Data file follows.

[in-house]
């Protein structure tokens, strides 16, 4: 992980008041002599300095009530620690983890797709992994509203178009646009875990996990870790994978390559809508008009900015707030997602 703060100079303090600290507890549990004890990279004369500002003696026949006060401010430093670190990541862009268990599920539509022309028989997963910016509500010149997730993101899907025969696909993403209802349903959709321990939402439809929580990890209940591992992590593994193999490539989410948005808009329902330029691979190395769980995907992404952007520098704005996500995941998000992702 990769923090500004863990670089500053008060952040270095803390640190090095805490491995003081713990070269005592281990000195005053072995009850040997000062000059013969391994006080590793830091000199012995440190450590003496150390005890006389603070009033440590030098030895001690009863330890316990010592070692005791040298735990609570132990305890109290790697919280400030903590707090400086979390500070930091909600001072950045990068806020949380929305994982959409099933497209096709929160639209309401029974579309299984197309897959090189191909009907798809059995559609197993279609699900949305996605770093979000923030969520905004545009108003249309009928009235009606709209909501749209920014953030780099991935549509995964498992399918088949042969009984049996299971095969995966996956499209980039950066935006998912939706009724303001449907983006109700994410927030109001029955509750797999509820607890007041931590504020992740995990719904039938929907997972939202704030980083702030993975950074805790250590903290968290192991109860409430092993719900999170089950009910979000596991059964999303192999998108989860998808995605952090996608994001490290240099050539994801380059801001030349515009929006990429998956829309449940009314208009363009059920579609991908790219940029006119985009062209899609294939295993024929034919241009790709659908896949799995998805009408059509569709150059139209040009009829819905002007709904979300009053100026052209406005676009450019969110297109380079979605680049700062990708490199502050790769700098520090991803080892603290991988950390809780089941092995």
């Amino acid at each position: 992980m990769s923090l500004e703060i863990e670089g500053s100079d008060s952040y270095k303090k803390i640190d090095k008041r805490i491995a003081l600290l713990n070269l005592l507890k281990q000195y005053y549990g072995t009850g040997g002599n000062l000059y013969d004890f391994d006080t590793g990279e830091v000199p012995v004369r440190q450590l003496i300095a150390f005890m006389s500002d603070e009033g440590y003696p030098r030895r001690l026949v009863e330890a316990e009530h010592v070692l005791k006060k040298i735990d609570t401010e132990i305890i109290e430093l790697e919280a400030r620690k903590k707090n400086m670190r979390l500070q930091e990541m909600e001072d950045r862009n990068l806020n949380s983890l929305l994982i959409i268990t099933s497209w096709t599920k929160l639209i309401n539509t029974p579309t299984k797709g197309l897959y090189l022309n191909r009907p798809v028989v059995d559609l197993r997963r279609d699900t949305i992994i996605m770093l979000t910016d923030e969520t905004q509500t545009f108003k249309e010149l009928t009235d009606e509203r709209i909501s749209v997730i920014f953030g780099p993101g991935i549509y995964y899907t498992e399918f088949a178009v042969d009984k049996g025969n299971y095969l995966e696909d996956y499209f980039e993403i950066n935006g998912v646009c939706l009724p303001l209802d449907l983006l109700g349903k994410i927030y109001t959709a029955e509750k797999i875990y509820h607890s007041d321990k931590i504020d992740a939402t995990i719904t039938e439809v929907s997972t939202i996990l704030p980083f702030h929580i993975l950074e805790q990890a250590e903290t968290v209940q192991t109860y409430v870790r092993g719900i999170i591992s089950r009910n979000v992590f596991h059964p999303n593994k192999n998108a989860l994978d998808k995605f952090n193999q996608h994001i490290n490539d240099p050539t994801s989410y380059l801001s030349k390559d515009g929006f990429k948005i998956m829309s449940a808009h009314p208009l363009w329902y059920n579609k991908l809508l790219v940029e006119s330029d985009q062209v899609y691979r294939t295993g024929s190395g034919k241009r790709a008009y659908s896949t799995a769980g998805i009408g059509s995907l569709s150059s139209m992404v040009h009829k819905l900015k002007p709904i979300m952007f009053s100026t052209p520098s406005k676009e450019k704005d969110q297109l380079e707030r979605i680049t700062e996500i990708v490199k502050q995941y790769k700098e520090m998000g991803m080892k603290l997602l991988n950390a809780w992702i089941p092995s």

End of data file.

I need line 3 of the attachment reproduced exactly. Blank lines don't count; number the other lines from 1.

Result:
């Amino acid at each position: 992980m990769s923090l500004e703060i863990e670089g500053s100079d008060s952040y270095k303090k803390i640190d090095k008041r805490i491995a003081l600290l713990n070269l005592l507890k281990q000195y005053y549990g072995t009850g040997g002599n000062l000059y013969d004890f391994d006080t590793g990279e830091v000199p012995v004369r440190q450590l003496i300095a150390f005890m006389s500002d603070e009033g440590y003696p030098r030895r001690l026949v009863e330890a316990e009530h010592v070692l005791k006060k040298i735990d609570t401010e132990i305890i109290e430093l790697e919280a400030r620690k903590k707090n400086m670190r979390l500070q930091e990541m909600e001072d950045r862009n990068l806020n949380s983890l929305l994982i959409i268990t099933s497209w096709t599920k929160l639209i309401n539509t029974p579309t299984k797709g197309l897959y090189l022309n191909r009907p798809v028989v059995d559609l197993r997963r279609d699900t949305i992994i996605m770093l979000t910016d923030e969520t905004q509500t545009f108003k249309e010149l009928t009235d009606e509203r709209i909501s749209v997730i920014f953030g780099p993101g991935i549509y995964y899907t498992e399918f088949a178009v042969d009984k049996g025969n299971y095969l995966e696909d996956y499209f980039e993403i950066n935006g998912v646009c939706l009724p303001l209802d449907l983006l109700g349903k994410i927030y109001t959709a029955e509750k797999i875990y509820h607890s007041d321990k931590i504020d992740a939402t995990i719904t039938e439809v929907s997972t939202i996990l704030p980083f702030h929580i993975l950074e805790q990890a250590e903290t968290v209940q192991t109860y409430v870790r092993g719900i999170i591992s089950r009910n979000v992590f596991h059964p999303n593994k192999n998108a989860l994978d998808k995605f952090n193999q996608h994001i490290n490539d240099p050539t994801s989410y380059l801001s030349k390559d515009g929006f990429k948005i998956m829309s449940a808009h009314p208009l363009w329902y059920n579609k991908l809508l790219v940029e006119s330029d985009q062209v899609y691979r294939t295993g024929s190395g034919k241009r790709a008009y659908s896949t799995a769980g998805i009408g059509s995907l569709s150059s139209m992404v040009h009829k819905l900015k002007p709904i979300m952007f009053s100026t052209p520098s406005k676009e450019k704005d969110q297109l380079e707030r979605i680049t700062e996500i990708v490199k502050q995941y790769k700098e520090m998000g991803m080892k603290l997602l991988n950390a809780w992702i089941p092995s």